Update the fastlane/Pluginfile that was created when you installed the plugin to point to the fork:

# Autogenerated by fastlane # # Ensure this file is checked in to source control! gem 'fastlane-plugin-android_versioning', github: "cball/fastlane-plugin-android_versioning", ref: "support-blank-id-suffix"

Run bundle install to install the updated gem.

To use these plugins, update your Fastfile to the following:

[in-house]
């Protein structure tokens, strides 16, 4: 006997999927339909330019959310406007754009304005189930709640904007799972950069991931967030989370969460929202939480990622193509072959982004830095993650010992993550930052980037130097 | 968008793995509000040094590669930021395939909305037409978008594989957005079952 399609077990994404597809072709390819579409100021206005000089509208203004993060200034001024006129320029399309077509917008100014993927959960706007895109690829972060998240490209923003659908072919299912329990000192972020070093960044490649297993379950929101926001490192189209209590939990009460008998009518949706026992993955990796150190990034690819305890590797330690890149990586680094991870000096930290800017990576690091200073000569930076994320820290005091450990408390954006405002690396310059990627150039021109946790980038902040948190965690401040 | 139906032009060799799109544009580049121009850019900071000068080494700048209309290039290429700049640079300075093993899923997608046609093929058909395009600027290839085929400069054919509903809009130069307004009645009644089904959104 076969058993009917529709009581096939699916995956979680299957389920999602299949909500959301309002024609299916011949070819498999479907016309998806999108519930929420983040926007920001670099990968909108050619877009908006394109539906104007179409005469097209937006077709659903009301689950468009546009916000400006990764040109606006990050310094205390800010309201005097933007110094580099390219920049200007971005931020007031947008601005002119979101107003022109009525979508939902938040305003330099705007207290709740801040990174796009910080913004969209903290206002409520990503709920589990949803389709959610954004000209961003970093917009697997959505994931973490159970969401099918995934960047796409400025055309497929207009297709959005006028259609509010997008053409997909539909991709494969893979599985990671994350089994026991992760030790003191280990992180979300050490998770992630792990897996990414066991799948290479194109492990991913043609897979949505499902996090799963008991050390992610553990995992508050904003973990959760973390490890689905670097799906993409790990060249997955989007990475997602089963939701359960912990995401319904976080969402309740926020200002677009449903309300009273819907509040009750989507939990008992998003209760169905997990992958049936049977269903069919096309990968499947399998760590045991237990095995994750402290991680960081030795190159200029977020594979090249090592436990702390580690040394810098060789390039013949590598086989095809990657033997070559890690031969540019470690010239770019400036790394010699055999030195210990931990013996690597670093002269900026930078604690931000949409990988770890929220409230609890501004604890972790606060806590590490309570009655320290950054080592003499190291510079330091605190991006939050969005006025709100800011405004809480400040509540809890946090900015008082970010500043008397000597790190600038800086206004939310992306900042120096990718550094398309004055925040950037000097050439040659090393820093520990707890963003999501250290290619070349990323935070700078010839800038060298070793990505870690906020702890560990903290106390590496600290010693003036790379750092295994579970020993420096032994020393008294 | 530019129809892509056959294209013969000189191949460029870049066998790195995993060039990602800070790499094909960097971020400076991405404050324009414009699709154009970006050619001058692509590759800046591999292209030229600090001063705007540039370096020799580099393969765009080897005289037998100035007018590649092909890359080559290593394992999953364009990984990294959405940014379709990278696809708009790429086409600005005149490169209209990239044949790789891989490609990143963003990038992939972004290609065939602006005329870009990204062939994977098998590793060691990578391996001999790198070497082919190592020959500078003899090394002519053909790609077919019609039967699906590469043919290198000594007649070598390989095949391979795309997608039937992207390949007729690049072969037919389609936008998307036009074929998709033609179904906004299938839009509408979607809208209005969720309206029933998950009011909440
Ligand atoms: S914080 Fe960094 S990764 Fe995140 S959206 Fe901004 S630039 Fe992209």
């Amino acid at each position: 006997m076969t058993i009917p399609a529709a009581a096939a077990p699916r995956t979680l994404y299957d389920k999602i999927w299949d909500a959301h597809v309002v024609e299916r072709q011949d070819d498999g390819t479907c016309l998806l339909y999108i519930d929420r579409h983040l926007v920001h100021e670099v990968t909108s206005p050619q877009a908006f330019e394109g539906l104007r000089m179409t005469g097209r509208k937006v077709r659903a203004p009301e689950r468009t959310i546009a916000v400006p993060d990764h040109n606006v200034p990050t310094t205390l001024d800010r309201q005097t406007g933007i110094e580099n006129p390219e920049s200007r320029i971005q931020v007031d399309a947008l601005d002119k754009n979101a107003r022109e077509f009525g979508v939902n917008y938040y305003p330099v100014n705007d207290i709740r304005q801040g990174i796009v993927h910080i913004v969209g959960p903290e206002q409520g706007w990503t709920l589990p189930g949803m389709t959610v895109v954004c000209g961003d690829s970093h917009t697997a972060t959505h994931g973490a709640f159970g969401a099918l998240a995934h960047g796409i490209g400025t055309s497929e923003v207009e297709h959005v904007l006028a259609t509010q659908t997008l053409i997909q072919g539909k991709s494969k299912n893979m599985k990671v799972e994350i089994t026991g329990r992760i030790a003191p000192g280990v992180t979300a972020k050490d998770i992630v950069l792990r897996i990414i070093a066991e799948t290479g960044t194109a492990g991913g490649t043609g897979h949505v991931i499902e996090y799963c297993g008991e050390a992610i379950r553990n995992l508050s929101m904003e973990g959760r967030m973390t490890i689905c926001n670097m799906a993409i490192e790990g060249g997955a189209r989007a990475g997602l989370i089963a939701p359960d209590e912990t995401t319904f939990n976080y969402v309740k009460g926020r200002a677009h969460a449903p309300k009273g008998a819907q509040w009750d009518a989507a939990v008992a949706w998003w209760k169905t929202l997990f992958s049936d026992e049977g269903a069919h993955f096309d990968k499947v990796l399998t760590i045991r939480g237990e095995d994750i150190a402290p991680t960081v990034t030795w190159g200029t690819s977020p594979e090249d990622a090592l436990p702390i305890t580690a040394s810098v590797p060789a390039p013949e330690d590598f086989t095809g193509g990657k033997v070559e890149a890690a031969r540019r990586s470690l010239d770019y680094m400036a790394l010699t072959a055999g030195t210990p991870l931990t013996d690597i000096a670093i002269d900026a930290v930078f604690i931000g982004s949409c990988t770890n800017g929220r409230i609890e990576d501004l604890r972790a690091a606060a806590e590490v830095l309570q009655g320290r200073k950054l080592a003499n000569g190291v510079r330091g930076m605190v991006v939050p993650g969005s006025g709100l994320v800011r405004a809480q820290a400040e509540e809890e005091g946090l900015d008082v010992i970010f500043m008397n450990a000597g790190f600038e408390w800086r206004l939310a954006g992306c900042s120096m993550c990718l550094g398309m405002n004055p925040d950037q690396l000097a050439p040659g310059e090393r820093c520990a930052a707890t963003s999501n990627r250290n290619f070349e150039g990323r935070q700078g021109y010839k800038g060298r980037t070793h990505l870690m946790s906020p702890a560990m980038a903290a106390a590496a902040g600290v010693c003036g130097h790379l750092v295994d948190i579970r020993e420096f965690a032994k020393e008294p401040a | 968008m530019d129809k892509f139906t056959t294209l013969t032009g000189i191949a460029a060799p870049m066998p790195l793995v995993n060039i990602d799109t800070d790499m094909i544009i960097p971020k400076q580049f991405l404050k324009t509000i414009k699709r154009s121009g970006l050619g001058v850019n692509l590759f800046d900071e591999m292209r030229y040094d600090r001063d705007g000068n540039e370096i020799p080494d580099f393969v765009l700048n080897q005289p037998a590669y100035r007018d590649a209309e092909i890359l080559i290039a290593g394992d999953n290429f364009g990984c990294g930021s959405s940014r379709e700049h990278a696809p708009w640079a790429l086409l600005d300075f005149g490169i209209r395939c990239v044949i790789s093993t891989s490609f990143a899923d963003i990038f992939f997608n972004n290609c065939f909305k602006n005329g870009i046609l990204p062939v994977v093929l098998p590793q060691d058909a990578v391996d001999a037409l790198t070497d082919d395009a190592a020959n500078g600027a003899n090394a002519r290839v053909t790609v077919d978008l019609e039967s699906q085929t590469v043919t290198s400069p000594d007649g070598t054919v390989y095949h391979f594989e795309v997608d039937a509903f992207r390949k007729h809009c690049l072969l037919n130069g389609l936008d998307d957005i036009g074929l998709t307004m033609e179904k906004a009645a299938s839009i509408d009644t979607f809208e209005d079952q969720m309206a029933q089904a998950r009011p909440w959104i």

# this should be the folder name under `ios` for your project project_name = 'MyProject' # NOTE: This is meant to be run on CI where it changes everything before building the app. # Usage: # `RN_RELEASE_TYPE=beta fastlane prep_release_type` (on CI these ENV variables should be set via the UI) desc "Updates the app identifier, display name and icon for alpha, beta, and production releases" lane :prep_release_type do # alpha, beta, production type = ENV['RN_RELEASE_TYPE'] || 'production' next if type == 'production' suffix = ENV['RN_BUNDLE_SUFFIX'] || type # assumes identifier is defined in Appfile app_id = CredentialsManager::AppfileConfig.try_fetch_value(:app_identifier) new_app_id = "#{app_id}.#{suffix}" # update the app identifier and bundle UI.message "\n\nSetting app identifier to: #{new_app_id}" # update ios indentifier update_info_plist( plist_path: "#{project_name}/Info.plist", xcodeproj: "./ios/#{project_name}.xcodeproj", app_identifier: new_app_id ) # update android suffix set_value_in_build( app_project_dir: "./android/app", key: "applicationIdSuffix", value: ".#{suffix}" ) end